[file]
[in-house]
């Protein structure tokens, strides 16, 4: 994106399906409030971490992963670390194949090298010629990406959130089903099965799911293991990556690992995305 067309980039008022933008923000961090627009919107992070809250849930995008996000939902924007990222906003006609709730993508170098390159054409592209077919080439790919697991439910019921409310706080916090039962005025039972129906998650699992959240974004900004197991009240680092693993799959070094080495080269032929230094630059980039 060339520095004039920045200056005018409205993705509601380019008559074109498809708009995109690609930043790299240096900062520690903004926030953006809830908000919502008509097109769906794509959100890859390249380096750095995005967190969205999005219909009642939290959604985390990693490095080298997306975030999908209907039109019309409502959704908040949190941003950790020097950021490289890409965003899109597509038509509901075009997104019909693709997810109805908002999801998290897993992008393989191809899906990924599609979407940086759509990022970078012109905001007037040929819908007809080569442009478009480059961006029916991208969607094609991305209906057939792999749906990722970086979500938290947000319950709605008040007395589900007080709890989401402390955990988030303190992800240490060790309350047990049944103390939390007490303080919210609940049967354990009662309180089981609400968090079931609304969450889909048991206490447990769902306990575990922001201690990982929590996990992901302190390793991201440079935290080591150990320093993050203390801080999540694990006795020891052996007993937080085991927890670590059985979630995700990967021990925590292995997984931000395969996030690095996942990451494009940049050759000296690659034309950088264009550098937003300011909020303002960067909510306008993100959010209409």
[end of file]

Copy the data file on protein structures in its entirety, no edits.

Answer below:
[in-house]
């Protein structure tokens, strides 16, 4: 994106399906409030971490992963670390194949090298010629990406959130089903099965799911293991990556690992995305 067309980039008022933008923000961090627009919107992070809250849930995008996000939902924007990222906003006609709730993508170098390159054409592209077919080439790919697991439910019921409310706080916090039962005025039972129906998650699992959240974004900004197991009240680092693993799959070094080495080269032929230094630059980039 060339520095004039920045200056005018409205993705509601380019008559074109498809708009995109690609930043790299240096900062520690903004926030953006809830908000919502008509097109769906794509959100890859390249380096750095995005967190969205999005219909009642939290959604985390990693490095080298997306975030999908209907039109019309409502959704908040949190941003950790020097950021490289890409965003899109597509038509509901075009997104019909693709997810109805908002999801998290897993992008393989191809899906990924599609979407940086759509990022970078012109905001007037040929819908007809080569442009478009480059961006029916991208969607094609991305209906057939792999749906990722970086979500938290947000319950709605008040007395589900007080709890989401402390955990988030303190992800240490060790309350047990049944103390939390007490303080919210609940049967354990009662309180089981609400968090079931609304969450889909048991206490447990769902306990575990922001201690990982929590996990992901302190390793991201440079935290080591150990320093993050203390801080999540694990006795020891052996007993937080085991927890670590059985979630995700990967021990925590292995997984931000395969996030690095996942990451494009940049050759000296690659034309950088264009550098937003300011909020303002960067909510306008993100959010209409």